You can use an application's 'Authentication Test' tab to verify that a user will be able to log in to a given application, based on the user, directory and group associations in Crowd.
Performing the Test
The test works like this:
- You enter the username and password of the user you wish to verify has access to a given application.
- Crowd searches for the user with that username in the application's mapped directories, and verifies the password.
- If the user is not found or the password is invalid, the authentication fails the test.
- Crowd checks whether the directory is set to allow all to authenticate.
- If all can authenticate, the test passes.
- Else, Crowd checks the group(s) to which the user belongs and verifies whether those groups have access to the application.
- If the user belongs to an allowed group, the test passes, otherwise it fails.
To test a user's login to an application,
Screenshot: Authentication test showing successful verification
If this test is successful, but the user is having trouble authenticating to an application, then the problem is caused by the connection between the application and Crowd rather than by user authentication.
Next step: Check the 'Application Sessions' tab in the Session Browser to see if the application is connected to Crowd.
If the test declares the login to be invalid, this means that the configuration is incorrect within Crowd.
Check the following - all must be true to allow successful verification.
- The user must belong to a directory which is mapped to this application.
- The password you used must be valid. In particular, check that the password is the one specified in the first directory in which the user appears. (If the user belongs to more than one directory, Crowd uses the first directory in which the user appears, as determined by the directory order.)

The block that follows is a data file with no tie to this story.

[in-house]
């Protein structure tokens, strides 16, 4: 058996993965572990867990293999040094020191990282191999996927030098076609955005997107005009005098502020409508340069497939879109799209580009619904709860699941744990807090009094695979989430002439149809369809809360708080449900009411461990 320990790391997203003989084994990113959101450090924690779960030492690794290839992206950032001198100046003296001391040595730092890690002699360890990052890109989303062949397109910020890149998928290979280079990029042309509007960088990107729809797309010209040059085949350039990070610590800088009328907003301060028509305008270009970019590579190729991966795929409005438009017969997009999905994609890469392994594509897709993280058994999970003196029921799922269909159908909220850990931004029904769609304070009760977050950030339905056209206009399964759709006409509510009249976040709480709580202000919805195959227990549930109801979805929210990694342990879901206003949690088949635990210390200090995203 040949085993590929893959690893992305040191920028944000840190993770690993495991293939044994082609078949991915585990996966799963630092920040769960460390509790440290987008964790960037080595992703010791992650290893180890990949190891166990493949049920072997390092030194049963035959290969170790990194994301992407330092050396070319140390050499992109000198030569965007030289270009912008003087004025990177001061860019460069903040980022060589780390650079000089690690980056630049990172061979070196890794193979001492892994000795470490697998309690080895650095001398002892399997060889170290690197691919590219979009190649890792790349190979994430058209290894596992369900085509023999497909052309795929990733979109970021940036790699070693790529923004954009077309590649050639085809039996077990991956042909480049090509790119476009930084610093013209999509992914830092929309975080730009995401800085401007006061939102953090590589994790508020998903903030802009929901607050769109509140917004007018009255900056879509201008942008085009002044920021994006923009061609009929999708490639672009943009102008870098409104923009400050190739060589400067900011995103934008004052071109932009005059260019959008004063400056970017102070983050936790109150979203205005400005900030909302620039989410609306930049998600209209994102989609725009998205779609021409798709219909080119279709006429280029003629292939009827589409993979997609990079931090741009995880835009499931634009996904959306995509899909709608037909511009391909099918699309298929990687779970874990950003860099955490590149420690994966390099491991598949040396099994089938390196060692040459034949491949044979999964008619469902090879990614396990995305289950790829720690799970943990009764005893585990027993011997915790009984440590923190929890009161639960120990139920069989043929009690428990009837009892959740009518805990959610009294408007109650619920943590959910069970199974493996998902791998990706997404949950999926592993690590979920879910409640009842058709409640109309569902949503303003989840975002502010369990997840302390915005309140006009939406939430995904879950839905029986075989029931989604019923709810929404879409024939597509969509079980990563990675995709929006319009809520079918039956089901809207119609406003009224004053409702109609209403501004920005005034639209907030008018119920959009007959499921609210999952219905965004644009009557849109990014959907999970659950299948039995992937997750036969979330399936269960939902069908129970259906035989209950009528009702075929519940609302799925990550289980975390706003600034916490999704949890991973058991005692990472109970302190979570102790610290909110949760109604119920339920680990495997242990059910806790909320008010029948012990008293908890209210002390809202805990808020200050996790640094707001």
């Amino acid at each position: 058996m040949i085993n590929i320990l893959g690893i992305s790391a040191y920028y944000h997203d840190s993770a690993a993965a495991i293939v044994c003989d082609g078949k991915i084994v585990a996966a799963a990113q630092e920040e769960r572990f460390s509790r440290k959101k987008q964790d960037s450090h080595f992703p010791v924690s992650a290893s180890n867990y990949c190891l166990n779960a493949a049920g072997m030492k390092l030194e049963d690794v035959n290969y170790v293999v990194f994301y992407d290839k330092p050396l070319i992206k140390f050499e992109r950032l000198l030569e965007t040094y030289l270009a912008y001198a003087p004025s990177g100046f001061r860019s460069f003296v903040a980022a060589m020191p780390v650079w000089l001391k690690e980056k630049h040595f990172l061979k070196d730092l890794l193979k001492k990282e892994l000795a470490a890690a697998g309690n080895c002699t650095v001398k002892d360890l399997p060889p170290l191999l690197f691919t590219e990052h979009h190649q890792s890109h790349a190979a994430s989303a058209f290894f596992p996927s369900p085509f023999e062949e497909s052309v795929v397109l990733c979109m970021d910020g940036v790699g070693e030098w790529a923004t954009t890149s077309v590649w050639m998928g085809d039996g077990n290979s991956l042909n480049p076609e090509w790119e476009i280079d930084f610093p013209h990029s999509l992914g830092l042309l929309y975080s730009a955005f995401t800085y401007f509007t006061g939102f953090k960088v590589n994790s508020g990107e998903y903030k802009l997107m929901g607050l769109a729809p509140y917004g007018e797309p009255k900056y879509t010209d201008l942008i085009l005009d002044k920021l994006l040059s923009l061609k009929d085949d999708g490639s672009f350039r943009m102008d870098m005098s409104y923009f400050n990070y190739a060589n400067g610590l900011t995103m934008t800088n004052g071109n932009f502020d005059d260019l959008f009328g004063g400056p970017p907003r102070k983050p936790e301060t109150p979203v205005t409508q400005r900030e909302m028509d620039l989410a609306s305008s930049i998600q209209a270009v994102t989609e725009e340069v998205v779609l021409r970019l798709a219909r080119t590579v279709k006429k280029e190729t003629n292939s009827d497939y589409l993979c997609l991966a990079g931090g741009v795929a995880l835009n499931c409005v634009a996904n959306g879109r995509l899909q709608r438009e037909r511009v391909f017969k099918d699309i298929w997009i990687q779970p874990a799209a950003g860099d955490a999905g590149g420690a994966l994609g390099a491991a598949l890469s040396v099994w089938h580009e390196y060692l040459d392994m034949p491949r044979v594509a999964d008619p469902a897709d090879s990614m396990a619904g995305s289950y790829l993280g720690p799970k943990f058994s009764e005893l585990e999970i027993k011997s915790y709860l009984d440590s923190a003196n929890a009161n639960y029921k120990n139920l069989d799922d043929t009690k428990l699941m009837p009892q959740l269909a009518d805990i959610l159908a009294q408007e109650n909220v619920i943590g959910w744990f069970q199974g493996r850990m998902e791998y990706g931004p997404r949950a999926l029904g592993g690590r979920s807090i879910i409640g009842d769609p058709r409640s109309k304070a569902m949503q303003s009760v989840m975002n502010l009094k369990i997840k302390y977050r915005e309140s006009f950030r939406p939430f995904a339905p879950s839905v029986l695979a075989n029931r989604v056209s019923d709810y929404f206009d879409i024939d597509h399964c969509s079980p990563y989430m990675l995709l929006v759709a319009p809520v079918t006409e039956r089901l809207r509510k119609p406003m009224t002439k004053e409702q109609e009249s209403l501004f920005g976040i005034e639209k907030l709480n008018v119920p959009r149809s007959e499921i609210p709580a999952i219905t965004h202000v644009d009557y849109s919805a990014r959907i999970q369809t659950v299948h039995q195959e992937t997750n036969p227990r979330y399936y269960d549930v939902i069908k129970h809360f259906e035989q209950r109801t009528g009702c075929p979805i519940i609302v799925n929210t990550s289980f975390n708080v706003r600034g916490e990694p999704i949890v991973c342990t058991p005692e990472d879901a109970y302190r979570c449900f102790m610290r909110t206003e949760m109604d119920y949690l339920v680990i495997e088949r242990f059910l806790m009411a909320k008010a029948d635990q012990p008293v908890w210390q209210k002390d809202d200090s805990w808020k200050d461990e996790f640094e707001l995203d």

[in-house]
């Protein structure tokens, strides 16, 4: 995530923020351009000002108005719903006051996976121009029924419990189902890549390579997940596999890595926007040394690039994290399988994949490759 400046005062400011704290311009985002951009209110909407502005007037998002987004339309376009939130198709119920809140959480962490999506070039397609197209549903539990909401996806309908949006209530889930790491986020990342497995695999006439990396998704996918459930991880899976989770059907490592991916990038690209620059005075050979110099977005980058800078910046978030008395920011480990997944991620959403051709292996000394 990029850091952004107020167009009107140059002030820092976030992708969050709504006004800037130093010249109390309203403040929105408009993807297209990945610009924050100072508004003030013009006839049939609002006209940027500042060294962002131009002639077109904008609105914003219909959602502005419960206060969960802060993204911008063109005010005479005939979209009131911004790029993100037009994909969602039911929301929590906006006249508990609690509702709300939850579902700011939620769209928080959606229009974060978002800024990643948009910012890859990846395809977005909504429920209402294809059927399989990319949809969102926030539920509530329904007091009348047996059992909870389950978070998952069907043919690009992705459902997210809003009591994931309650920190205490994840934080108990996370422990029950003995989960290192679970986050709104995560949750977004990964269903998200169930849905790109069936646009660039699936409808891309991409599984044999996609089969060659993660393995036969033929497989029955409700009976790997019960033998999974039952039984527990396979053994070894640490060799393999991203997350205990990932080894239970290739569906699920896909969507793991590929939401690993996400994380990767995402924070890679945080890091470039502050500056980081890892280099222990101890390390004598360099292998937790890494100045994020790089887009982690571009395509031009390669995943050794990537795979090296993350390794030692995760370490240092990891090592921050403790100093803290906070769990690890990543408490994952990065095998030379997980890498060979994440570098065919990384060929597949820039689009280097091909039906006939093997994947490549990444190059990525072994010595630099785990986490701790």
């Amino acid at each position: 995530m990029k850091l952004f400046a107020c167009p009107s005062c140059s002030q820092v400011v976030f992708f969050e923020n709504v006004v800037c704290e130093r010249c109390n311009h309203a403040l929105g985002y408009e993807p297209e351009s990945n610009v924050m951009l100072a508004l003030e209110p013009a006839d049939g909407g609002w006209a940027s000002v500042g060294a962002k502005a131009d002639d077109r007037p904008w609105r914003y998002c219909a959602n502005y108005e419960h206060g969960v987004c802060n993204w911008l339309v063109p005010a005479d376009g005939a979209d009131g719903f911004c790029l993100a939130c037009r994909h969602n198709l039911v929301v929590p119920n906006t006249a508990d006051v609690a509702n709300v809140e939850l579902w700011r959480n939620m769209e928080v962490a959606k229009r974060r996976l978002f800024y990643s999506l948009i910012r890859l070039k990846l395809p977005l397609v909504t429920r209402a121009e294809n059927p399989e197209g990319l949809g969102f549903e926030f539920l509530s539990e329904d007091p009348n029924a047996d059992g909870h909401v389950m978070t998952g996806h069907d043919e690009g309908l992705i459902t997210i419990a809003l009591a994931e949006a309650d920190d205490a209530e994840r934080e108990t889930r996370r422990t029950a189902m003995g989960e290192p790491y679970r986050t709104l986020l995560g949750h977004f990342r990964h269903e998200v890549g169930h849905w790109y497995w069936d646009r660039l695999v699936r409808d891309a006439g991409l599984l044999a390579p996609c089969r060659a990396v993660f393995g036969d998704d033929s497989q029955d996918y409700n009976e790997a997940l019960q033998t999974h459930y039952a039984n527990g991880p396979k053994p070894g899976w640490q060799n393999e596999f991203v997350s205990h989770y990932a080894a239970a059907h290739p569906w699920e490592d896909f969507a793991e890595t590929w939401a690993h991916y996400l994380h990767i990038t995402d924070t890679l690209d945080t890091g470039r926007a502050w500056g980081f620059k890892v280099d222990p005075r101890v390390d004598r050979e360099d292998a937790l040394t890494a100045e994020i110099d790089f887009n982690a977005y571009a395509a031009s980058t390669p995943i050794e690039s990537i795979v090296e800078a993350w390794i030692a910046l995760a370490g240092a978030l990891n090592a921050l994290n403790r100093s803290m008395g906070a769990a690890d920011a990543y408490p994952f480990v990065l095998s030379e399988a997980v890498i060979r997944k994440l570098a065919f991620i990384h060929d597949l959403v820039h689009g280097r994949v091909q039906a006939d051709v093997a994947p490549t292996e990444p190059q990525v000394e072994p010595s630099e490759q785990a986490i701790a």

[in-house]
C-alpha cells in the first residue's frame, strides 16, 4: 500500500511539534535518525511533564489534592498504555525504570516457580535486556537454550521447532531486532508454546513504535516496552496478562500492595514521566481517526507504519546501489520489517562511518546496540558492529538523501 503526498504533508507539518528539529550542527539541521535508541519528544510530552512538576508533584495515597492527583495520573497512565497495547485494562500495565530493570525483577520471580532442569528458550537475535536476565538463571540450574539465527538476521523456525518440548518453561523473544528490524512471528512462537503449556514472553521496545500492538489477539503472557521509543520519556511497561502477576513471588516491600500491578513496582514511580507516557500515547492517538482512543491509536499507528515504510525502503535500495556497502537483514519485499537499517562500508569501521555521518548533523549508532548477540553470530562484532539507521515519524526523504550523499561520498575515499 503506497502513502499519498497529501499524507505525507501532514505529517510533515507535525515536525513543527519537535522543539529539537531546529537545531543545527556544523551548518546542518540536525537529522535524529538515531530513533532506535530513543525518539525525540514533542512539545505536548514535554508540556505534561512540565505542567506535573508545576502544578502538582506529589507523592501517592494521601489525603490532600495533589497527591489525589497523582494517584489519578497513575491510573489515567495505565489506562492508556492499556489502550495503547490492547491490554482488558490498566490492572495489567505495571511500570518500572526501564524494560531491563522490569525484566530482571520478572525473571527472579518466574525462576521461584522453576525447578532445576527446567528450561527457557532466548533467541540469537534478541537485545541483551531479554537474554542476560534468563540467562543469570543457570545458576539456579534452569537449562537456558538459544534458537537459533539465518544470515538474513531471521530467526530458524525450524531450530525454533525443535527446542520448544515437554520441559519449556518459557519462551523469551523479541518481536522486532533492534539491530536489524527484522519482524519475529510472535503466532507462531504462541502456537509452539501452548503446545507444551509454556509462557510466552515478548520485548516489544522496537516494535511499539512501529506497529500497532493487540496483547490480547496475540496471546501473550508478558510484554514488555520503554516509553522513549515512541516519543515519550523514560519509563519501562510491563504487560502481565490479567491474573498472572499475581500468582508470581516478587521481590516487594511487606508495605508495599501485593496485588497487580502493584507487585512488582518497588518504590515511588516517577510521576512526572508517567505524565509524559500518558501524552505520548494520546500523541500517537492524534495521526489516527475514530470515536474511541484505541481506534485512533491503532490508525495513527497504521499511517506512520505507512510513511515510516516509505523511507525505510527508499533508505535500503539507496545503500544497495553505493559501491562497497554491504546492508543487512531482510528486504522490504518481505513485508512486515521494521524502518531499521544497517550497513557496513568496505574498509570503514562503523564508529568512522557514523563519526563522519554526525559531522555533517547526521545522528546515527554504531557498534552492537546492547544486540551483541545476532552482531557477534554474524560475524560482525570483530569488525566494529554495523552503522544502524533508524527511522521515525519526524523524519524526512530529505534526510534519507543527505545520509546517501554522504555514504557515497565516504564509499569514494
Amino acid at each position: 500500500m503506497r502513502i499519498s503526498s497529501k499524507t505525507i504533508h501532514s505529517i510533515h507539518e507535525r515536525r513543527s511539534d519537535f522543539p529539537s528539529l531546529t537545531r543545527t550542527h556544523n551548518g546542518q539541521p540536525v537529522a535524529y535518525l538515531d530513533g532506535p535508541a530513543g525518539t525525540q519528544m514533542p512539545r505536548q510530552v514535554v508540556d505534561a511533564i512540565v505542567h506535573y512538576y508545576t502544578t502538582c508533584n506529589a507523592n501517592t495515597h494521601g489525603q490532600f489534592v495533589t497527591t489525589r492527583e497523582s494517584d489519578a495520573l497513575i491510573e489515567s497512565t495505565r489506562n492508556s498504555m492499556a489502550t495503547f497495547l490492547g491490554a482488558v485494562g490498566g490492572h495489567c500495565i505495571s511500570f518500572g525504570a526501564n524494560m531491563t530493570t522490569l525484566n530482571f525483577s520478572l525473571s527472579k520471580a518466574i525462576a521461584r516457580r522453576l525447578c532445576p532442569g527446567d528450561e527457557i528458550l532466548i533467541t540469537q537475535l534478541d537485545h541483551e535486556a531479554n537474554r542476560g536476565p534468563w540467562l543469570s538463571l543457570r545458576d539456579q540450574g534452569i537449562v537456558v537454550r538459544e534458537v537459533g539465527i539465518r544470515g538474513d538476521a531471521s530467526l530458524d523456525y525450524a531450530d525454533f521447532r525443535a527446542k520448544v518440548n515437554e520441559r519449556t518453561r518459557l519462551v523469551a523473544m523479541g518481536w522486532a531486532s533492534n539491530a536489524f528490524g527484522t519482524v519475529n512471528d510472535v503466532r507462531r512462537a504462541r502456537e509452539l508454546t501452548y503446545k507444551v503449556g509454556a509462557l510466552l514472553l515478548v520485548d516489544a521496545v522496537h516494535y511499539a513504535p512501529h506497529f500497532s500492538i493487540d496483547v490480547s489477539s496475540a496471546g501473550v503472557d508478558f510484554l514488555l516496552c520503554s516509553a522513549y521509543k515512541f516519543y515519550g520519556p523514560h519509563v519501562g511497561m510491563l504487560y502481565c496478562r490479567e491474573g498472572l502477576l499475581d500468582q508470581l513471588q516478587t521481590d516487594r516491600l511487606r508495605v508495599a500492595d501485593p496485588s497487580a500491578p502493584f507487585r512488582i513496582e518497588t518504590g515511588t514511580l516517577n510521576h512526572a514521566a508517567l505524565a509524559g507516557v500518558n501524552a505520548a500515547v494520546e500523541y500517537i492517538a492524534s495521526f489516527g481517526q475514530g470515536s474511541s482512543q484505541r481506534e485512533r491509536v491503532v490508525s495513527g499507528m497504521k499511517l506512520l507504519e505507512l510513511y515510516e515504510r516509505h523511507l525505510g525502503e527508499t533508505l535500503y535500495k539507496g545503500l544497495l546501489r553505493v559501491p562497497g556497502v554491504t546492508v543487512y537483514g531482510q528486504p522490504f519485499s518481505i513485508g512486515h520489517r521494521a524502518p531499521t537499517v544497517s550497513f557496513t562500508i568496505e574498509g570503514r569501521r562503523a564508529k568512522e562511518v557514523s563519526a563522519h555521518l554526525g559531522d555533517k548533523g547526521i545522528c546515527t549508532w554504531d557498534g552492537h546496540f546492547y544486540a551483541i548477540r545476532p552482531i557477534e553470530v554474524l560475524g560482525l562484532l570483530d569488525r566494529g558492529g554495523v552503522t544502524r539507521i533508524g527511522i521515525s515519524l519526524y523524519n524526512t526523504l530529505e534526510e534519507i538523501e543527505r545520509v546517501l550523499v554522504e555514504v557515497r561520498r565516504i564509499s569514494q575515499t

- Using the Application Browser
- Adding an Application
- Integrating Crowd with Atlassian Bamboo
- Integrating Crowd with Atlassian Confluence
- Integrating Crowd with Atlassian CrowdID
- Integrating Crowd with Atlassian Crucible
- Integrating Crowd with Atlassian FishEye
- Integrating Crowd with Atlassian JIRA
- Integrating Crowd with Atlassian Stash
- Integrating Crowd with Acegi Security
- Integrating Crowd with Apache
- Disabling Previous Versions of the Crowd Apache Connector
- Installing the Crowd Apache Connector on CentOS Linux
- Installing the Crowd Apache Connector on Red Hat Enterprise Linux
- Installing the Crowd Apache Connector on Ubuntu Linux
- Installing the Crowd Apache Connector on Debian
- Installing the Crowd Apache Connector on Other UNIX-Like Systems
- Installing the Crowd Apache Connector on Windows
- Integrating Crowd with Jive Forums
- Integrating Crowd with Spring Security
- Integrating Crowd with Subversion
- Integrating Crowd with a Custom Application
- Configuring the Google Apps Connector
- Mapping a Directory to an Application
- Specifying an Application's Address or Hostname
- Testing a User's Login to an Application
- Enforcing Lower-Case Usernames and Groups for an Application
- Managing an Application's Session
- Deleting or Deactivating an Application
- Configuring Caching for an Application
- Overview of SSO
- Configuring Options for an Application